By Suma Varughese
It is only beyond the comfort zone that growth lies, says Suma Varughese
The Sathe family were at dinner one Sunday night. Ajoba and Aji were regaling the children with stories of their childhoods and early married life.
“Do you know,” Ajoba said, who had grown up in a small village to an agricultural family, “It was so difficult to go to school those days. There was no school in our village so I used to walk for two hours every day to reach my school, whether it was burning hot, freezing cold, or soaking wet.”
“Wow,” said Nisha, “I wonder if I would have even gone to school if I had to struggle so hard.”
“Yup,” agreed Alka, “As if going to school is so great. I would have been happy to never go to school, and simply stay at home and play.”
Ajoba smiled at them. “You kids are used to things being easy for you, and in consequence, you have no value for them. Because I had to take so much trouble to reach school, I really valued my education. I never cribbed about having to go to school, because no one forced me to go. I wanted to go. ”
He added, “I wanted to learn, that was very important for me. But equally important was that only education would help me to move beyond our family poverty. We were really poor. There were days when I used to go to school with nothing in my stomach, and when lunchtime came, I would have my fill of the school water.”
Tender-hearted Nisha cried out in horror, tears rolling down her eyes. “Oh Ajoba, how terrible for you. How you must have suffered.”
Ajoba patted her gently on the shoulder, “It was difficult, but you know what, it has made me who I am. Even after I got a job and came to the big city and got married to Aji, we had a lot of struggle. The children came quickly, and I was only a school teacher. How hard it was to make ends meet.”
Aji’s eyes turned misty, “I remember once making an omelette out of one egg to feed four children (Dad had two brothers and a sister).”
“But because Aji and I were used to a hard life, we never found it unbearable. We often forewent our meals happily so the children could eat. It was not hard to do that. And all those years of walking really built up my constitution,” added Ajoba.
“It is because Ajoba made all those hard choices that he developed the character he needed to triumph over life,” said Dad. “Thanks to him, all of us siblings got high quality education, and are able to lead a comfortable life.”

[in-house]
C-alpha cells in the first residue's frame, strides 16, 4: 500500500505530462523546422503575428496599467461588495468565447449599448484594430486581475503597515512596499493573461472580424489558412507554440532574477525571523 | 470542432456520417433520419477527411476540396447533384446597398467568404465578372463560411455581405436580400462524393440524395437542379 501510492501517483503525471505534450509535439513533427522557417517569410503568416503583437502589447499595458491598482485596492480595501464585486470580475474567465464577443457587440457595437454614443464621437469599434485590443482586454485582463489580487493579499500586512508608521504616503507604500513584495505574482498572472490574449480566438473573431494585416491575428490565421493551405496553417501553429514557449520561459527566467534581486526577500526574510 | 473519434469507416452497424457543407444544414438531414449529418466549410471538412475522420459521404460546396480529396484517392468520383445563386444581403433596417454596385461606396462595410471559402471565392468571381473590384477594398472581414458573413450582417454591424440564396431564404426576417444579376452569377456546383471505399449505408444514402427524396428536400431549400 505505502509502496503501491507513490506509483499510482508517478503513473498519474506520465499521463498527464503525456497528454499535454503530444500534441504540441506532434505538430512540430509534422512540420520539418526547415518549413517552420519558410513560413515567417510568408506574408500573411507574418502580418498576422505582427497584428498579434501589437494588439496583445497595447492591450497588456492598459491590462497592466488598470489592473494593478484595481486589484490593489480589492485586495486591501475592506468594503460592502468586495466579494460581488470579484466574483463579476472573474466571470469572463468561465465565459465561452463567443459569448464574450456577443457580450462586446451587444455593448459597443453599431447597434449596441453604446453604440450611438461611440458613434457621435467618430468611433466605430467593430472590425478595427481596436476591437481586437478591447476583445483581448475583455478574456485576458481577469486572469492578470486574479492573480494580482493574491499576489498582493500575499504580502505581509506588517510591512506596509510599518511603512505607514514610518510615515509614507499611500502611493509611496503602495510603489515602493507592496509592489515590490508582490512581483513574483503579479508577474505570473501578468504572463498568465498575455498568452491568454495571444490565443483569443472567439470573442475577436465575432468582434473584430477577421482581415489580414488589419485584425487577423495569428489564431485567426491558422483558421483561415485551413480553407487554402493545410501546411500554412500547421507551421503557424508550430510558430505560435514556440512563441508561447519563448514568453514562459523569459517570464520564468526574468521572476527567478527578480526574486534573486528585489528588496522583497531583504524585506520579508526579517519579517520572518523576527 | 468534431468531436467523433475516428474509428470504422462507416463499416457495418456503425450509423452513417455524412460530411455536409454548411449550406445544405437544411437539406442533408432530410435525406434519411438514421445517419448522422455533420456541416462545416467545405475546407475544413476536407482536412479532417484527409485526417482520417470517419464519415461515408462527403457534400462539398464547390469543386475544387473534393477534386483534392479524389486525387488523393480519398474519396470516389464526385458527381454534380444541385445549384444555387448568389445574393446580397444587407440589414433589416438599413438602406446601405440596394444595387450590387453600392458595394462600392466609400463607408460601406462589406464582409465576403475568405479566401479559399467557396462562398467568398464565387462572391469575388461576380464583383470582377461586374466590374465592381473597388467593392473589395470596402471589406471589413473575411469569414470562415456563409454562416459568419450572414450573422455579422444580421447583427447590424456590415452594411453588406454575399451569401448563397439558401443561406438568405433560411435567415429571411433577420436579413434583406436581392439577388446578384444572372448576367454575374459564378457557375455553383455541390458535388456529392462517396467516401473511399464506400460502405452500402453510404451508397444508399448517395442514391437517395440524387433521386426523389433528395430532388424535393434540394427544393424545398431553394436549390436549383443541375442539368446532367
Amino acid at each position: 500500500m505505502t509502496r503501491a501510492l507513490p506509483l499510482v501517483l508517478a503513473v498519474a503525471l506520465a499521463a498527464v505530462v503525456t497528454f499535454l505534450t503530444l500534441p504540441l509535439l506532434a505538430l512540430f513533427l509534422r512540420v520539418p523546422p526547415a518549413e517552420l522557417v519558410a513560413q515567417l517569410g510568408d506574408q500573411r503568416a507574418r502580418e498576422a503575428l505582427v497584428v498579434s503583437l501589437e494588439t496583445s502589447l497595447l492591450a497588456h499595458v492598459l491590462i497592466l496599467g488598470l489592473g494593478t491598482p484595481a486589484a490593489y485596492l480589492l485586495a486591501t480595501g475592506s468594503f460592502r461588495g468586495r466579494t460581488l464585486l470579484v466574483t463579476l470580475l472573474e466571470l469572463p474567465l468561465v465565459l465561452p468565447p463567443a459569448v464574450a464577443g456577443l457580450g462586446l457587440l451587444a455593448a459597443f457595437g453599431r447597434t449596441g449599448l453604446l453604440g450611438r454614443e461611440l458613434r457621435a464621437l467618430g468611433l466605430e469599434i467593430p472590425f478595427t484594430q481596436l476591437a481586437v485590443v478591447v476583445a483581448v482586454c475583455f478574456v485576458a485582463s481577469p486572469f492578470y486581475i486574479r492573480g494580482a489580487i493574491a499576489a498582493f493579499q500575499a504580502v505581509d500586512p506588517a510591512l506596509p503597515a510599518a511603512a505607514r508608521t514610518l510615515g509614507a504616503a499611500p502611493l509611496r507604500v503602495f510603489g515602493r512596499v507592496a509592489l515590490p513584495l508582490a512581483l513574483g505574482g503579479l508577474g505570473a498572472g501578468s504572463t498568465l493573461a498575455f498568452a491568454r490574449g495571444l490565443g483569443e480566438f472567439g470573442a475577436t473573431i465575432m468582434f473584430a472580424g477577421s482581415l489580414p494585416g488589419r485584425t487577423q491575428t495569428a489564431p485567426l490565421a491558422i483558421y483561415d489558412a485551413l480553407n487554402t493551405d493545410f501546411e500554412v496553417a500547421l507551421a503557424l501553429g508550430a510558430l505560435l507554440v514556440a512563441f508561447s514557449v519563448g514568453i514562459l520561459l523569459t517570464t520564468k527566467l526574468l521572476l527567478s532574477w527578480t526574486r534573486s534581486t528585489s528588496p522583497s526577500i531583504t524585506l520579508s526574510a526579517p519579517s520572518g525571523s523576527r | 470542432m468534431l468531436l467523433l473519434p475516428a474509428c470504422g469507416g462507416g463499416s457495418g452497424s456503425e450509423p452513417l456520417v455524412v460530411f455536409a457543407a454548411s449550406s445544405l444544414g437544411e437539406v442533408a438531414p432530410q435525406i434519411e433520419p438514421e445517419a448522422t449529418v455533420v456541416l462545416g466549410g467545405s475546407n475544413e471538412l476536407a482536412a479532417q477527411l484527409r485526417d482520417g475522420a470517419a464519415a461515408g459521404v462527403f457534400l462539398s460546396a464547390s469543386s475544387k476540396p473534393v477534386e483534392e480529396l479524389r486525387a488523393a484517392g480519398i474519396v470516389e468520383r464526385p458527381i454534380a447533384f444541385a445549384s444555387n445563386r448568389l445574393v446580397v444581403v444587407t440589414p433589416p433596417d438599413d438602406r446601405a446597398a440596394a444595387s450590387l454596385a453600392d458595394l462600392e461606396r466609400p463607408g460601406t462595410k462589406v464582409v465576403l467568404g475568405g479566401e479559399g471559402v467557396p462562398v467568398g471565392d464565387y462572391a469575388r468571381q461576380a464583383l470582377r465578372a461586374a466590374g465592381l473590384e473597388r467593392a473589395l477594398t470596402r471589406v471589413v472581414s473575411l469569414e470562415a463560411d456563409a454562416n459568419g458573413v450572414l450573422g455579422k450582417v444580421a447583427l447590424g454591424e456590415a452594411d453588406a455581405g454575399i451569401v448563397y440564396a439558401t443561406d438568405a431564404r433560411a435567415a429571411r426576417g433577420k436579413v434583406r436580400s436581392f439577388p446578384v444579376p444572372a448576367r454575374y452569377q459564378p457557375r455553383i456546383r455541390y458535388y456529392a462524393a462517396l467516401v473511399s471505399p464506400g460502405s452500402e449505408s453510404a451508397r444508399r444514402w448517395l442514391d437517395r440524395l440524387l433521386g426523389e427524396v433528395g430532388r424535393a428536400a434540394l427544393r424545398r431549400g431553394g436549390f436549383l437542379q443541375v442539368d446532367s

“If I had decided to take the easy way out, and sit at home and play instead, maybe you and your sister would be still in our village, Alka,” said Ajoba, teasingly.
He added seriously, “If there is one thing I have learnt in life, it is that the difficulties we go through and successfully overcome are our biggest teachers, and give us the strength, determination, courage and faith we need to live life.”
“Ajoba,” said Nisha thoughtfully, “You said that we have things easy today. So how do we develop our character the way you have?”
“There are challenges in all lives and in all ages,” said Ajoba. “The challenges change but we all have ample opportunity to develop character.”
“One of the most important things to do at any time,” he added, “is to never take the easy way out. That one habit is enough to help you build all the character in the world. For instance, Alka, I often find that you put off doing your homework or studying for an exam till the last minute. Now that is taking the easy way out. And I see that you often take advantage of being the baby of the family by getting Nisha and Avijit to iron your clothes, braid your hair, put your food in your dabba and wash your dishes. You are now 15 years old. It’s time you became independent.”
Alka, nodded, embarrassed.
“And what about me, Ajoba?” asked Nisha anxiously, “Where do you see me taking the easy way out?”
“Well, child,” said Ajoba, ruffling her hair, “You are a sincere person and I see you putting in effort to do your duty. But you are often limited by your timid nature. You do what is required but you do not go beyond. Even when it comes to relationships you hold back. Be more daring, strive a little more. All growth lies outside the comfort zone.”
Nisha flushed, looking uncomfortable. “Can you give me some examples,” she asked Ajoba in a low tone.
Dad responded, “You want to learn driving but are afraid to do it; you want to start your own blog, but have not done it as yet, you allow some of your friends to take advantage of you.”
“That is true,” she conceded, “but I don’t know how to handle these fears.”
“Learn to not give them much importance and continue with your EFT practice and affirmations. You are already much better than you used to be. Just work on it,” reassured Mom.
Nisha felt a surge of strength inside. She wanted her life to be as fulfilling, and brilliant as she could make it. Ajoba and Dad were right. There was so much more she could do. “Make it a practice to do one difficult thing everyday, said Mom. “Something you have not tried before, or are afraid to do. That will build up your will power, strength and confidence, and soon you will be looking for fresh challenges, instead of fearing them.”
“The great ones know that life loves them and that when it throws a challenge to them it is because life wants them to grow. They receive these challenges with gratitude and do their best to fulfil the trust life has in them,” said Ajoba exultantly.
Nisha felt strangely moved, and her throat swelled. “I will get there one day,” she vowed.
“Of course you will,” said the elders. “So will you, darling,” said Mom to Alka, who nodded dutifully, but really looking as if she didn’t quite mind if she never got there!
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